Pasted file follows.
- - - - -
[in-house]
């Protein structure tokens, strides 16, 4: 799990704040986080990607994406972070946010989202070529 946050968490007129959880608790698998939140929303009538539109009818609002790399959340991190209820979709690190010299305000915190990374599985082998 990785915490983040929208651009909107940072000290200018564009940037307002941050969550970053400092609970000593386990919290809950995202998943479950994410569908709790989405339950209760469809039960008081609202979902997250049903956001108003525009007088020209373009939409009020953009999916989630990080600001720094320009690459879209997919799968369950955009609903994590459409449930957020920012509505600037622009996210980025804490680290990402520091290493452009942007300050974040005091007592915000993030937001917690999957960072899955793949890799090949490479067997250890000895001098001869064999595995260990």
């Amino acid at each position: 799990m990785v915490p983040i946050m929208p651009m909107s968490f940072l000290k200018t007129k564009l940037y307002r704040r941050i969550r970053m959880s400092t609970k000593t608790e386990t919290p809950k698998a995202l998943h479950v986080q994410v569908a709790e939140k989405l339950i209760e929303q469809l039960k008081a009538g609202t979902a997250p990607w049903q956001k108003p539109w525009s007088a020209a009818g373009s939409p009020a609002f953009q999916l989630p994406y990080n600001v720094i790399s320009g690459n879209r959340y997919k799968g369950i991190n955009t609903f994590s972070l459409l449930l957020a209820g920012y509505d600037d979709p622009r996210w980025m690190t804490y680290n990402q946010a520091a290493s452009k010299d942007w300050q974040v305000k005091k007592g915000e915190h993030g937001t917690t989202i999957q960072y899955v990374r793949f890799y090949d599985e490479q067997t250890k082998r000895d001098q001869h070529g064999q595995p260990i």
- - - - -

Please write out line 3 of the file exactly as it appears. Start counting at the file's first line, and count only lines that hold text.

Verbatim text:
């Amino acid at each position: 799990m990785v915490p983040i946050m929208p651009m909107s968490f940072l000290k200018t007129k564009l940037y307002r704040r941050i969550r970053m959880s400092t609970k000593t608790e386990t919290p809950k698998a995202l998943h479950v986080q994410v569908a709790e939140k989405l339950i209760e929303q469809l039960k008081a009538g609202t979902a997250p990607w049903q956001k108003p539109w525009s007088a020209a009818g373009s939409p009020a609002f953009q999916l989630p994406y990080n600001v720094i790399s320009g690459n879209r959340y997919k799968g369950i991190n955009t609903f994590s972070l459409l449930l957020a209820g920012y509505d600037d979709p622009r996210w980025m690190t804490y680290n990402q946010a520091a290493s452009k010299d942007w300050q974040v305000k005091k007592g915000e915190h993030g937001t917690t989202i999957q960072y899955v990374r793949f890799y090949d599985e490479q067997t250890k082998r000895d001098q001869h070529g064999q595995p260990i």